The quandary of tourism in MENA

Friday 01/01/2016
Tourists sunbathe in the Egyptian resort of Sharm el-Sheikh, last November.

Tunis - With the approach of the New Year, wish­es of good things ahead are the tradi­tion. However, to those Middle East and North Afri­can countries involved in tourism and the companies and individu­als who are dependent on tourism, “wishes” might not be enough.
There is general agreement that tourism is suffering in Tunisia, Egypt, Jordan and Turkey, despite the fact that these are not countries experiencing ongoing conflicts, such as in their neighbours in Syria, Libya and Iraq.
Yet, tourism professionals at­tribute the region’s tourism decline to the perceived notion by many in the West that the entire region is unsafe. “Media (are) much to blame for not making distinctions between the conflicts in certain countries and the occasional ter­rorist attack from the general nor­malcy,” notes Malia Asfour, direc­tor of the Jordan Tourism Board for North America. “The sensational­ism in the media doesn’t help at all. Unfortunately, the fear factor plays a big role.”
The media and a lack of a counter narrative following various terror­ist attacks, regardless of where they have occurred, increases consumer fear. “Islamophobia has increased,” notes Earl Starkey, a long-time Turkey specialist and the owner of Sophisticated Travel, an agency in Turkey. “Islamophobia is the chal­lenge for all of us who sell Muslim countries.”
Manal Kelig, an Egyptologist and director of Great Wonders of Egypt agrees, saying: “We see closed minds try to rule the homelands of the source markets that feed the MENA region tourism industry.”
“What is the way back to the once healthy level of tourism?” she asks. “This is the question that tourism stakeholders must work vigorously and creatively to address.”
In the countries noted above, specialists indicated tourism-relat­ed revenue drops of 50-80%. These types of figures differ from those reported by government statistics “but hotel occupancy rates hover­ing around 20% tell the true story”, notes a North American tour opera­tor who has long been active in Tu­nisia’s tourism.
Statistics have been known to skew the real picture. “Taking into account the number of Libyans and Algerians who regularly cross into Tunisia can show a less dire situa­tion,” he adds. “But this only plays into the lethargy of trying to com­bat the downward spiral through creative marketing.”
“When there is no communica­tion strategy, or counter narrative to the media reports, which too often take place only when nega­tive incidents take place” the nor­malcy that is the everyday reality in Egypt, Turkey, Jordan and Tunisia remains unknown to prospective travellers.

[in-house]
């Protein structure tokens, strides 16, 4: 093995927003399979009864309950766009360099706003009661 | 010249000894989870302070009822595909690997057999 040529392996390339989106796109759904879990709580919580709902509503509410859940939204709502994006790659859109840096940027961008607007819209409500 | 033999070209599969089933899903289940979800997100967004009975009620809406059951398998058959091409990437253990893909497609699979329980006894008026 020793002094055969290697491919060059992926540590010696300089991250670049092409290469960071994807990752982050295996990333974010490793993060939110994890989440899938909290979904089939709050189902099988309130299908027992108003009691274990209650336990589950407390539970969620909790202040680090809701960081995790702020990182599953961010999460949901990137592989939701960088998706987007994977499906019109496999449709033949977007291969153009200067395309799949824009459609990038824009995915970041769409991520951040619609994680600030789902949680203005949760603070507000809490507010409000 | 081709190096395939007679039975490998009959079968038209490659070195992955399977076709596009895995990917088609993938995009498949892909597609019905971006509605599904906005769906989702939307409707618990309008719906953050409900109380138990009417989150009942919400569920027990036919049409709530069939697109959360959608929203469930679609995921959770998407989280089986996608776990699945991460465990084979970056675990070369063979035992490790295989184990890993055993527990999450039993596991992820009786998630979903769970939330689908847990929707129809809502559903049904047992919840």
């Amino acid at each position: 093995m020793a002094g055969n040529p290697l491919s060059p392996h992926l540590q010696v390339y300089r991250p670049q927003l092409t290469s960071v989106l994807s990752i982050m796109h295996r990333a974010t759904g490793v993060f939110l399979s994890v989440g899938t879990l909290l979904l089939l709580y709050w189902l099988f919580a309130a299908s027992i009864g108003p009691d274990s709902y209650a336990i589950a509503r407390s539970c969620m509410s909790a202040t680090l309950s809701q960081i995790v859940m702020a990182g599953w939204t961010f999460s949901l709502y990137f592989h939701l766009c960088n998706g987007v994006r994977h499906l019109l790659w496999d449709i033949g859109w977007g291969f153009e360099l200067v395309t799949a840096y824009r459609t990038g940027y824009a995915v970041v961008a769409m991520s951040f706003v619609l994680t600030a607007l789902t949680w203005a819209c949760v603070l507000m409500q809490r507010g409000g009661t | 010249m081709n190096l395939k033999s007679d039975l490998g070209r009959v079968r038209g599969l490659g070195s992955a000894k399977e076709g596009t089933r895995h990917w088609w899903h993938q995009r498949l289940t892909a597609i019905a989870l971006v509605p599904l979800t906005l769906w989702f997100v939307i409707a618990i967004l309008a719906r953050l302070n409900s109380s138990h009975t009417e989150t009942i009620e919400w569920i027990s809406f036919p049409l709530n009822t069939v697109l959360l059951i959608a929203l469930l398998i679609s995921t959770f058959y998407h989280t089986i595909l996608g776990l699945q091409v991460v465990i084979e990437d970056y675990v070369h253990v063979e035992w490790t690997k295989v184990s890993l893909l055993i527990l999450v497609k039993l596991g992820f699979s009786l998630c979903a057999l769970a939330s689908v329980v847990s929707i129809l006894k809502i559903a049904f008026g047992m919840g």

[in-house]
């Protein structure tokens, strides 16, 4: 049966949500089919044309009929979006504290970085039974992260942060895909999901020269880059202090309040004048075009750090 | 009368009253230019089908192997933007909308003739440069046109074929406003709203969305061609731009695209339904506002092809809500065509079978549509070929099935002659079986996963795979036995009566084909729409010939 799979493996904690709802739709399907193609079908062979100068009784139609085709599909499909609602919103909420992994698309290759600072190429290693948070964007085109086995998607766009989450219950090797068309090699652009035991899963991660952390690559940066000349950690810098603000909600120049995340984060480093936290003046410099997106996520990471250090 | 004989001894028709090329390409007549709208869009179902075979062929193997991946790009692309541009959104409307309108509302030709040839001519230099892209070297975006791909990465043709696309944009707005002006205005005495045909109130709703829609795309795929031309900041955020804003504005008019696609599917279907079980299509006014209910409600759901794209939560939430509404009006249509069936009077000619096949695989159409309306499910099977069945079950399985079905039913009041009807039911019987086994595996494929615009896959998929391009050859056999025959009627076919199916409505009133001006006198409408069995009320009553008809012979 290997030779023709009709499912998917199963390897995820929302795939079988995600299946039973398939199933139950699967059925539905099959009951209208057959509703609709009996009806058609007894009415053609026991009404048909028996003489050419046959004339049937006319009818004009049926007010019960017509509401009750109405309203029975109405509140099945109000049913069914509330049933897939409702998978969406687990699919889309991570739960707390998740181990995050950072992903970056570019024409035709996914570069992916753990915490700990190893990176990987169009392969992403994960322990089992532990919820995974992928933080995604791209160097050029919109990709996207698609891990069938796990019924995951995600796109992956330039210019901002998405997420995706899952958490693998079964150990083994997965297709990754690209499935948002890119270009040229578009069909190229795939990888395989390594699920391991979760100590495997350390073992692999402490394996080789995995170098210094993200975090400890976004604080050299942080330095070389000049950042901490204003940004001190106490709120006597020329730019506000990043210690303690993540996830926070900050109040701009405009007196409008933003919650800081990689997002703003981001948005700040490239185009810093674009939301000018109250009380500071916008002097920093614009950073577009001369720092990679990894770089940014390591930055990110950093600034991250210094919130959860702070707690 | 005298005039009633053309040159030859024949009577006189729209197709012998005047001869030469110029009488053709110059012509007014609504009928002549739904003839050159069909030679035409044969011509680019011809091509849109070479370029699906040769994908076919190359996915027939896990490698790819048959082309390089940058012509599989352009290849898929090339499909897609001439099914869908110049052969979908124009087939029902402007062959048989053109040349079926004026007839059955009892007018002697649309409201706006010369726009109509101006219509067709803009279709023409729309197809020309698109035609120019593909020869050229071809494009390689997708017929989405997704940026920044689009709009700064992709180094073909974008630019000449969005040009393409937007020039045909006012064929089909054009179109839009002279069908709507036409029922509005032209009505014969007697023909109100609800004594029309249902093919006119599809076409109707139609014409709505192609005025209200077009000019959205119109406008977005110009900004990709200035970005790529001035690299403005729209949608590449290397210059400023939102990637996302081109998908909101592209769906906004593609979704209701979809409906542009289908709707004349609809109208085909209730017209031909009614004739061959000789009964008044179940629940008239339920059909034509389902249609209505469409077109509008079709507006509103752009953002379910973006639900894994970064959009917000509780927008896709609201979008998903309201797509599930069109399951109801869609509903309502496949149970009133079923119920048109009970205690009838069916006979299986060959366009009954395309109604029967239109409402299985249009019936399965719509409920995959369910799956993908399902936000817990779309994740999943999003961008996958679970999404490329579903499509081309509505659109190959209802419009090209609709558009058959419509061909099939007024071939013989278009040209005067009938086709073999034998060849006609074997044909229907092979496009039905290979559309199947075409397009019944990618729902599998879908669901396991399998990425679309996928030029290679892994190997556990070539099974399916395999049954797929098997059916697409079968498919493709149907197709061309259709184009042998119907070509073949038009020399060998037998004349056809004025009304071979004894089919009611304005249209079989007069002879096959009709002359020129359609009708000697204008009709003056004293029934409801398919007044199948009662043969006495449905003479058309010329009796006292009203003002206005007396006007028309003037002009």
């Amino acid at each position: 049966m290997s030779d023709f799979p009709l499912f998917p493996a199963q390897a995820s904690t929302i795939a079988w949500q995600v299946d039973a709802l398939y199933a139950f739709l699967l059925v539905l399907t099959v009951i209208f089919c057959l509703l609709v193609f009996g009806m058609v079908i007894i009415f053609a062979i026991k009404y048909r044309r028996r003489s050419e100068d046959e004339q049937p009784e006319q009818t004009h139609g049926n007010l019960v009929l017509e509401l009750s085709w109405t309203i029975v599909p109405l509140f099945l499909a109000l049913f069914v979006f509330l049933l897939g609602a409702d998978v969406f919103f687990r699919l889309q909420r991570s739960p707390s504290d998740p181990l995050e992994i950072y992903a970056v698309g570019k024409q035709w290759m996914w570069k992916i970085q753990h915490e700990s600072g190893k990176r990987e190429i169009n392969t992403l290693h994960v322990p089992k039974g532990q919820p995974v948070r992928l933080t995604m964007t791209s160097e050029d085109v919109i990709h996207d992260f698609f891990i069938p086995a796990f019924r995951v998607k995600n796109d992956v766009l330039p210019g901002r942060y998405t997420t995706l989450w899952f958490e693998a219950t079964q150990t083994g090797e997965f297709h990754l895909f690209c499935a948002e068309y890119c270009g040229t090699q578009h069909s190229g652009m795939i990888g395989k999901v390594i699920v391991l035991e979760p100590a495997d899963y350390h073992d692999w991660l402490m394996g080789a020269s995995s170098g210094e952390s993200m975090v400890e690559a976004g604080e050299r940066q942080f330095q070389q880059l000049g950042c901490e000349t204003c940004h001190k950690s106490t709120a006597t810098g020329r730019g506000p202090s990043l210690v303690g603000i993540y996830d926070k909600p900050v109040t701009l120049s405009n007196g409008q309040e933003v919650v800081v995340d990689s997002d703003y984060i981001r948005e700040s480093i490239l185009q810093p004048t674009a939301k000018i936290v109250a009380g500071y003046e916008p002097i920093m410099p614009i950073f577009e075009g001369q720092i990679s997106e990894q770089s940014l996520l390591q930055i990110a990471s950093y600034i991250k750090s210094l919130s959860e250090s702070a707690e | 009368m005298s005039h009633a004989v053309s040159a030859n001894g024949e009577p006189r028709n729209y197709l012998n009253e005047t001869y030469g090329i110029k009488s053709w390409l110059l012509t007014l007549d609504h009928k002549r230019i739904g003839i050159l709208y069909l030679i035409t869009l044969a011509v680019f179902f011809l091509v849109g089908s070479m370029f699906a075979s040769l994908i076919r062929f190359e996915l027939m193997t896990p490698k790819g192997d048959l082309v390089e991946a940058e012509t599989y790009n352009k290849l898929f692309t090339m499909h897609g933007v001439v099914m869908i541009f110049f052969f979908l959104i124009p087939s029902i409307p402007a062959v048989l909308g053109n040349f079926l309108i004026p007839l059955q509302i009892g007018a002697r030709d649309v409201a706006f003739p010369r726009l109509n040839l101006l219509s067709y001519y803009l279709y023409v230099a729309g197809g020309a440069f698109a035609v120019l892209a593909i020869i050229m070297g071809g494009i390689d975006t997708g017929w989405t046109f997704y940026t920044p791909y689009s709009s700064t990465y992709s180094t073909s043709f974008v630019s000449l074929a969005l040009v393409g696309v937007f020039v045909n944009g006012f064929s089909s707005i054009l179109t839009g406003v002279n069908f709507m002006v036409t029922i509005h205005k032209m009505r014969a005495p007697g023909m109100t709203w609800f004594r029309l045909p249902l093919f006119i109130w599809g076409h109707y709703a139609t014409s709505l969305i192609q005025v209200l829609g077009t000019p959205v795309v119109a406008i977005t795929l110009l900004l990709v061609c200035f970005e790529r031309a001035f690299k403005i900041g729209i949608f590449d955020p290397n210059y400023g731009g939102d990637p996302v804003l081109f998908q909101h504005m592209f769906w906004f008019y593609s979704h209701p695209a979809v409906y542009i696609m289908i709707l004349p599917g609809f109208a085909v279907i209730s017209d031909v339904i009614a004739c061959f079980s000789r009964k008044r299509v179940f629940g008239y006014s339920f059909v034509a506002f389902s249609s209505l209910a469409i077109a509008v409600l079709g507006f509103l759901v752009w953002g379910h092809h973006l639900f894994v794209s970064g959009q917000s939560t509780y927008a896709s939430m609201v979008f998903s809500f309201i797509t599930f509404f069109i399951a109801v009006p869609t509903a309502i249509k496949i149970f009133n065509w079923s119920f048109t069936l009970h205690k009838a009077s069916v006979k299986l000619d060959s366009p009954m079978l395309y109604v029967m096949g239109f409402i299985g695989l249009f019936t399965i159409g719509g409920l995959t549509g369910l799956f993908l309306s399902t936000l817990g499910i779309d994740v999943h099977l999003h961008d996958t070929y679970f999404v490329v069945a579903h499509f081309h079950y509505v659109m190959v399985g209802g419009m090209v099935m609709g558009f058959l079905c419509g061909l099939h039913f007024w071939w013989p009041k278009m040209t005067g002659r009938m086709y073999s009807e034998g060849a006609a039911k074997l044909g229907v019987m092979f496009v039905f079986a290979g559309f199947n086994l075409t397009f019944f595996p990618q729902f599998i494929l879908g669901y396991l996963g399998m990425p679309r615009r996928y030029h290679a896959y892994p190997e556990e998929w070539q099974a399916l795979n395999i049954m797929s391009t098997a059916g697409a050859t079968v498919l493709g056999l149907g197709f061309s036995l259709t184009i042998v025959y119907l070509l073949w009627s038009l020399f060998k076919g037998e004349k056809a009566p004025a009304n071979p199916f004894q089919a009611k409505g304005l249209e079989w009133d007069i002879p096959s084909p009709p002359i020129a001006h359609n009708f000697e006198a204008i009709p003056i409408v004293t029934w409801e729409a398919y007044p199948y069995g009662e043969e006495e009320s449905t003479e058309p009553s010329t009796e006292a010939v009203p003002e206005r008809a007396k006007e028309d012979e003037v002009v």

“I wish that the regional coun­tries would increase their market­ing and promotions and invite a lot of journalists,” notes Asfour. “The only way to combat misperception from the media is by taking the me­dia to these destinations. We take many journalists and influencers from North America and all over the world every year to Jordan so that the journalists and influencers can experience what the country has to offer.”
Informing prospective travellers as to what a country is doing to help ensure safety and security is also a strategy that is most important in gaining consumer trust. Citing the succession of isolated terrorist at­tacks on Egyptian soil the last five years, Jim Berkeley, chief executive officer of Destinations & Adven­tures International, whose compa­ny focused on Egypt for many years noted that: “This last incident, the downing of the Russian plane, ac­tually has been the proverbial “nail in the coffin” for Egyptian tour­ism, since a number of European nations ceased flights into Sharm el-Sheikh (not Cairo) but the blow back has affected people consider­ing travel to Cairo as well.
“What Egypt needs to do at this point, rather than continue deny­ing the obvious to protect the im­age of its security services, is to admit that the plane was brought down by a bomb and that in fact it was planted by an infiltrator work­ing at Sharm el-Sheikh Airport. This will show that they are truly put­ting security in a position of prior­ity,” Berkeley said.
The risks of MENA countries not aggressively tackling the rebuilding of their tourism industries, when their countries are so dependent on tourism for providing employment and revenues, has hidden dangers that go beyond the economic dam­age.
Without showing the public that they are doing everything possi­ble to provide the highest security and placing “hospitality” to foreign tourists as a major goal, they run the risk of having the Western trav­eller misinterpret this lack of ac­tion as the country no longer being tourist-oriented. With this further demise, the socio-economic rami­fications of perpetual loss of jobs and incomes can lead to more revo­lutions and increasing instability in the region.
“Not being vigorous in tourism marketing and failing to highlight security as a priority will be the kiss of death to a country’s tourism in­dustry. And that,” notes the North American tour operator, “is where the dangers of the alienated gravi­tating to alternative such as ISIS will only become worse.”

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